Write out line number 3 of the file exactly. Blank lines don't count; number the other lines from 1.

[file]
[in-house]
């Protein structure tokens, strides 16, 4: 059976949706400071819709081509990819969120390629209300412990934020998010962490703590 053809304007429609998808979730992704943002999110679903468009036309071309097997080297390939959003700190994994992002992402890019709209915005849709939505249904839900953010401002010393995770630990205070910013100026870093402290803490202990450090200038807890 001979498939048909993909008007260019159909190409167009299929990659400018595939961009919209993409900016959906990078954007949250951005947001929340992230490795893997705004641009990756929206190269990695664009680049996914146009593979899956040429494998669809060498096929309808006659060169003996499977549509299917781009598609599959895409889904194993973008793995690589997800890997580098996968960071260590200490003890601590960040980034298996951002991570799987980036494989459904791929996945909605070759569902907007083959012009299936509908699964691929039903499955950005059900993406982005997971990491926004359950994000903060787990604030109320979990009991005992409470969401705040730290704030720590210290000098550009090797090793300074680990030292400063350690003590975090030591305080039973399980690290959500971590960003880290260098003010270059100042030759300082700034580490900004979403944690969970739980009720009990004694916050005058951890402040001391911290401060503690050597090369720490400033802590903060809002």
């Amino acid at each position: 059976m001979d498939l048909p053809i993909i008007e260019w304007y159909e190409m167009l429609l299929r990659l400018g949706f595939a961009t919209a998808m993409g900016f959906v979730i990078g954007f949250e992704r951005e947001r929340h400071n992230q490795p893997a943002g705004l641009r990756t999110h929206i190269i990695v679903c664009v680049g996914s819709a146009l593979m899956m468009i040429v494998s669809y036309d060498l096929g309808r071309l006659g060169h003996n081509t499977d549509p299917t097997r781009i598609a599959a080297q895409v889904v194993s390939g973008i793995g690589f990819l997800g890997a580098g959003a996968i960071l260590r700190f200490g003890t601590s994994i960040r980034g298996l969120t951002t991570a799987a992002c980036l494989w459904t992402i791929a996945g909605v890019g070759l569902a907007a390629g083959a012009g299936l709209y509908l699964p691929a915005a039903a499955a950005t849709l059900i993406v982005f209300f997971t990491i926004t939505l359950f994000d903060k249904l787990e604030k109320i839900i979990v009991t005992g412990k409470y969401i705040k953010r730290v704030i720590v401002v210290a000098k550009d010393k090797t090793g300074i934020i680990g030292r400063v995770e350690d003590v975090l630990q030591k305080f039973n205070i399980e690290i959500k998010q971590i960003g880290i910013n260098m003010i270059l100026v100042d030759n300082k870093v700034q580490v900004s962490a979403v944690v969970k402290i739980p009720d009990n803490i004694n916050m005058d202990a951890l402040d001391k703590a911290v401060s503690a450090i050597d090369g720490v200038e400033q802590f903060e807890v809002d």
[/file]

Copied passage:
């Amino acid at each position: 059976m001979d498939l048909p053809i993909i008007e260019w304007y159909e190409m167009l429609l299929r990659l400018g949706f595939a961009t919209a998808m993409g900016f959906v979730i990078g954007f949250e992704r951005e947001r929340h400071n992230q490795p893997a943002g705004l641009r990756t999110h929206i190269i990695v679903c664009v680049g996914s819709a146009l593979m899956m468009i040429v494998s669809y036309d060498l096929g309808r071309l006659g060169h003996n081509t499977d549509p299917t097997r781009i598609a599959a080297q895409v889904v194993s390939g973008i793995g690589f990819l997800g890997a580098g959003a996968i960071l260590r700190f200490g003890t601590s994994i960040r980034g298996l969120t951002t991570a799987a992002c980036l494989w459904t992402i791929a996945g909605v890019g070759l569902a907007a390629g083959a012009g299936l709209y509908l699964p691929a915005a039903a499955a950005t849709l059900i993406v982005f209300f997971t990491i926004t939505l359950f994000d903060k249904l787990e604030k109320i839900i979990v009991t005992g412990k409470y969401i705040k953010r730290v704030i720590v401002v210290a000098k550009d010393k090797t090793g300074i934020i680990g030292r400063v995770e350690d003590v975090l630990q030591k305080f039973n205070i399980e690290i959500k998010q971590i960003g880290i910013n260098m003010i270059l100026v100042d030759n300082k870093v700034q580490v900004s962490a979403v944690v969970k402290i739980p009720d009990n803490i004694n916050m005058d202990a951890l402040d001391k703590a911290v401060s503690a450090i050597d090369g720490v200038e400033q802590f903060e807890v809002d």